For decades until a year or two ago, Stan Weiss’s antiques collection graced the graceful, gilded the lily so to speak, by residing in downtown’s Tilden-Thurber Building. Then he sold Tilden-Thurber to former Providence Mayor Joe Paolino Jr. Weiss also sold his mansion, Halsey House on Prospect Street, to Paolino. (This much I recounted in my book Lost Providence.) In return he got lots of money, of course, but also a building on Fourth Street, off Hope, where he now houses the famous Stanley Weiss Collection, plus a modernist domicile on Pratt Street, where he now houses himself and his delightful wife, Beth. On Tuesday, near the conclusion of its renovation, he invited me over to take a peek.
Originally a mid-’50s ranch moved from higher up on College Hill, the house on Pratt – after or rather because of a ’70s era renovation – was as bad looking as the circa ’00 modernist box designed next door by architect Friedrich St. Florian for a client. Pratt Street is College Hill’s sandbox for the modernists. Indeed, Weiss hired St. Florian to help redesign the house.
And the result? Well, the result probably belongs in the Guinness Book of World Records. In no house on Earth, I would venture to assert, does the outside express more profound disagreement with the inside. To approach the sullen exterior from Pratt in no way prepares a visitor for the classical heaven inside the front portal. Knowing Stan and Beth for years, I was not entirely unprepared, but was totally astonished nonetheless. So imagine the surprise, nay the joyful sense of relief, that will greet a pizza delivery man!! Or, on some other evening, one of Weiss’s colleagues in the art of selling fine antiques. Who can even begin to imagine what Joe Paolino might think.
Pictured above is that approach on Pratt. Below, shots of the interior are followed by shots of the exterior, including, finally, the view from Benefit Street below.
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Yes, perfect, except for many of the houses there. I’d love a cozier version of Stan’s place with terraces, balconies and big rear windows, but in a traditional house on a less modernish part of the west face of College Hill. For now, Overhill (our street) is fine as long as we can drive to Prospect Terrace, and the modernists don’t ruin it – it is being renovated. Hard, but, I’m afraid, not impossible.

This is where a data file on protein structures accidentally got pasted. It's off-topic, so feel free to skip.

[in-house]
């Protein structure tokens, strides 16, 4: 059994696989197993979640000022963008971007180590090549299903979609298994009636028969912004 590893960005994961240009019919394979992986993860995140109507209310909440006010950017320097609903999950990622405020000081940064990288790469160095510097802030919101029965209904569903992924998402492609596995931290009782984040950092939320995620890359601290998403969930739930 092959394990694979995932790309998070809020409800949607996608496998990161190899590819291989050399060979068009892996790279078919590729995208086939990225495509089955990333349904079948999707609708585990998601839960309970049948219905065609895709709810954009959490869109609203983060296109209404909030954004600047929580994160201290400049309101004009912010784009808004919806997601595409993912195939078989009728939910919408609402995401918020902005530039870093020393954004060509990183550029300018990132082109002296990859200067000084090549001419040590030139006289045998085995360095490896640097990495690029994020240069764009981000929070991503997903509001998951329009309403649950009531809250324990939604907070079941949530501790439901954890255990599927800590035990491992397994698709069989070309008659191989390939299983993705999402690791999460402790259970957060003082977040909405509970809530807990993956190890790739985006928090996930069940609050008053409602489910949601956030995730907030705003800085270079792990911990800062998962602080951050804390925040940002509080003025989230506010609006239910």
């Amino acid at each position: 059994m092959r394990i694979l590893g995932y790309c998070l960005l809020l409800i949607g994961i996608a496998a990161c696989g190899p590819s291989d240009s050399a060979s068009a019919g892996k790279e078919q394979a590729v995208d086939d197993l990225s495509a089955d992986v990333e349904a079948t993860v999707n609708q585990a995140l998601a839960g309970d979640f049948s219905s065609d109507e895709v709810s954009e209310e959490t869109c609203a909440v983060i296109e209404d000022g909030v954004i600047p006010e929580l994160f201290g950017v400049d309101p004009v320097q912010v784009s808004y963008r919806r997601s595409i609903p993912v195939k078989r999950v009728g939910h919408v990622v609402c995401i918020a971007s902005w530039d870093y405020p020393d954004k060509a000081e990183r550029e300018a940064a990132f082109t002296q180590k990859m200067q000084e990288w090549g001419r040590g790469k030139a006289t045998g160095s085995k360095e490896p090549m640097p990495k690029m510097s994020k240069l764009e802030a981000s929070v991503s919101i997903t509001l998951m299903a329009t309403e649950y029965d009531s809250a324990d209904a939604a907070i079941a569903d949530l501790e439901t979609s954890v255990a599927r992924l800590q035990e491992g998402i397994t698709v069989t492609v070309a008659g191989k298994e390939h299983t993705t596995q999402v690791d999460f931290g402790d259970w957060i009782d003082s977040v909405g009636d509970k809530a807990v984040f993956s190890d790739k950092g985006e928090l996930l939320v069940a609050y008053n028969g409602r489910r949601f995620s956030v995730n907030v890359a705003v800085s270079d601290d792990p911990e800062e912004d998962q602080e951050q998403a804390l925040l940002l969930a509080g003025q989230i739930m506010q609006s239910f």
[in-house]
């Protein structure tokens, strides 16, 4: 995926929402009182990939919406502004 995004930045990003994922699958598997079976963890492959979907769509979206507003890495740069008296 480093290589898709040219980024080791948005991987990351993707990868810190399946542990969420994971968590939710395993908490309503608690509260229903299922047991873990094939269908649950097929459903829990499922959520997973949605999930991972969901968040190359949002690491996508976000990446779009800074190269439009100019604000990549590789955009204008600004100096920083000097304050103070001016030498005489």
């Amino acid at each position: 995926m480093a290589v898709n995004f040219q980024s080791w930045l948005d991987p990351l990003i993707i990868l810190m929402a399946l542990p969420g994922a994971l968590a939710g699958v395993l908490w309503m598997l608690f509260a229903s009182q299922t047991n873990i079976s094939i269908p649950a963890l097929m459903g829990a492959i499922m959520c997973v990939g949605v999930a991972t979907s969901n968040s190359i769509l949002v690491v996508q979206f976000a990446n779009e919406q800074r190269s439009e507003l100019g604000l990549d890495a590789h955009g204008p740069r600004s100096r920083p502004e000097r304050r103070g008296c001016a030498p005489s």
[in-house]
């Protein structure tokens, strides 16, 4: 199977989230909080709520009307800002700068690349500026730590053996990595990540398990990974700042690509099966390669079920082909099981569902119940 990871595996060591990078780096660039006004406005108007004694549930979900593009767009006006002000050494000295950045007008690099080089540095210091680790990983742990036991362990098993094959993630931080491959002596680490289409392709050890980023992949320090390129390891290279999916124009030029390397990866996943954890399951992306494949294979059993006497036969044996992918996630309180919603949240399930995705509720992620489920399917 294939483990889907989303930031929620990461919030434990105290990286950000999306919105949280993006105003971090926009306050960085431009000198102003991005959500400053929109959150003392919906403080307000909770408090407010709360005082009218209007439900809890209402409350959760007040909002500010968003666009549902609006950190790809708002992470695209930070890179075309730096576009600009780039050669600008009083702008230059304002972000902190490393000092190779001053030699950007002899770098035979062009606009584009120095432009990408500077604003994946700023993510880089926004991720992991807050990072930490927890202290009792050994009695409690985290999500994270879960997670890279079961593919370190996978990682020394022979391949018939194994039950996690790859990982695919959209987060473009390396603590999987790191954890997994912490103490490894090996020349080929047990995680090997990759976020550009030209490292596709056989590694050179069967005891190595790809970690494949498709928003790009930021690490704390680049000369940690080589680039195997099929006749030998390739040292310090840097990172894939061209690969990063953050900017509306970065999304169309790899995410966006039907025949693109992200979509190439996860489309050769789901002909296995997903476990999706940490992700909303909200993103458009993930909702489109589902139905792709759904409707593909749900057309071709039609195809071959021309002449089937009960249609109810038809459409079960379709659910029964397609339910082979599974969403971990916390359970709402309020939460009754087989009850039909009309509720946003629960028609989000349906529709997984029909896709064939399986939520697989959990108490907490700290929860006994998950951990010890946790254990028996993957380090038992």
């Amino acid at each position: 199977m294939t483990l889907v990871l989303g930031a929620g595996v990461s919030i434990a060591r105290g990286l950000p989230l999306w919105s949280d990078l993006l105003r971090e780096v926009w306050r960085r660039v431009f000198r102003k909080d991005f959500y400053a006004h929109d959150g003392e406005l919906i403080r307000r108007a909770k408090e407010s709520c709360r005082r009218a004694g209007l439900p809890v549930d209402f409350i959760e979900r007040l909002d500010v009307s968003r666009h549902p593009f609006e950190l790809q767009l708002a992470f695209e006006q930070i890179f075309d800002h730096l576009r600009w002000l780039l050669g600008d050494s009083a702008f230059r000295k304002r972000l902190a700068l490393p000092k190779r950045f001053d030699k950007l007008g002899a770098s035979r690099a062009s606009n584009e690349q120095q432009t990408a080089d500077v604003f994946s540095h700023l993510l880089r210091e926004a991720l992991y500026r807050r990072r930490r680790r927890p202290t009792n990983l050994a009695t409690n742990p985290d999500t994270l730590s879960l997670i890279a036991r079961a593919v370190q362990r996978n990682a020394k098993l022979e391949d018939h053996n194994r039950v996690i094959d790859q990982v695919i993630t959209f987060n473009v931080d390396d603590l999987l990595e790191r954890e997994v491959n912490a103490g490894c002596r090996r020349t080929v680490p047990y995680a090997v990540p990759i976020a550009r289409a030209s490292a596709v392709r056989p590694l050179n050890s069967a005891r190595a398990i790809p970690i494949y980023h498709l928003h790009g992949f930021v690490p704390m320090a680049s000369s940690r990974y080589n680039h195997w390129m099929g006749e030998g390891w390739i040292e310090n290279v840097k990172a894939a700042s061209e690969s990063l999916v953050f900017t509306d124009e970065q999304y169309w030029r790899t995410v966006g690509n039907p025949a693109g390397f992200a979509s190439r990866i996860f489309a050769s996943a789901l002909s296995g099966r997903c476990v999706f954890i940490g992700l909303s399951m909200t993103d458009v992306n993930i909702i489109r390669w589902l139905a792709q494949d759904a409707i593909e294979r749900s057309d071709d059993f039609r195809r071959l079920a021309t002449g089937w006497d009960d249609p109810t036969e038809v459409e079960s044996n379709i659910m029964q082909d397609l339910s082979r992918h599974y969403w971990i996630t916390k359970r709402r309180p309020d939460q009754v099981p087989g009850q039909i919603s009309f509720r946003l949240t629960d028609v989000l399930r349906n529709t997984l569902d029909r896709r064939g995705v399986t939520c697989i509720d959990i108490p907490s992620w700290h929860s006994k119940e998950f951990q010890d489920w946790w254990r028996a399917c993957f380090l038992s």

Visiting a wonderful couple on the East Side the other day in their beautiful home filled with art and light. After about an hour I heard my car alarm go off. As I went to the door with my “clicker” in hand, the home owner cautioned me to wait, let’s be careful. Mind you I was in the heart of opulence on a beautiful street right near the Boulevard. I checked the car. Nothing amiss. Back into the house I go and I hear the homeowner say, things are bad here, things are very dangerous. A little stunned to hear this from a homeowner with a home worth at least a million dollars. When I saw the Weiss home I immediately thought of this visit. Has he built a fortress against what has become a “very dangerous” place to live? If that garners him a home of such comfort and joy, then all the power to him…we’ll just have to avert our eyes from the fortress roadside…
I don’t think College Hill is a dangerous place at all, Nancy. Many people are extremely sensitive on this point, oversensitive, I’d say – understandably, given the tendency to hype fears, and not just on the news. But let’s not self-inflict a downgrade of our happiness by letting the overly excitable persuade us that we are all unsafe in our homes (if we live on the East Side or other neighborhoods where this phenomenon might becloud us).
Stan’s house looks like a fortress only because that is a style of haute couture in an architectural establishment that has gone insane. Stan has the money to make it nice inside, but should also have tried harder to make it nicer outside, for reasons Peter articulates very well below.
I live around the corner, and have been watching the progress (?) of the work with dread. The 70s era ranch which this swallowed up, like the remaining one next door, was innocuous. Compared to this, the ranch was worthy of inclusion in Lost Providence. The public face of this house is a great hulking box designed for the storage of cars. This house exactly inverts all what should be the rules of architecture: that the public realm should be decorous, while what happens behind closed doors stays behind closed doors. This would fit right in with the 1960s proposal for the modernization of Benefit Street.
This what was there before:
You are correct in every way, Peter. I was hoping that my regret at the lack of appeal of the exterior was evident enough in my post. Maybe not. I do believe that this house’s sullen stance toward its neighbors was less the result of Stan’s renovations than of redos in the ’70s and possibly later. I may be mistaken, but I do recall regretting its appearance going way back, and drove by after Stan acquired it, hearing of his plans, and found myself hoping he would improve its exterior rather than otherwise. Stan’s reconstituted stone cladding and his copper cornice did not help much. What it needs, at least, is a healthy dose of ivy, the last resort of modern architecture.
Mystery Solved! I always wanted to know what that house was all about and now I know. Stan and Beth wonderful people. If I had a choice to live anywhere on the east side Pratt St overlooking the state House would be it.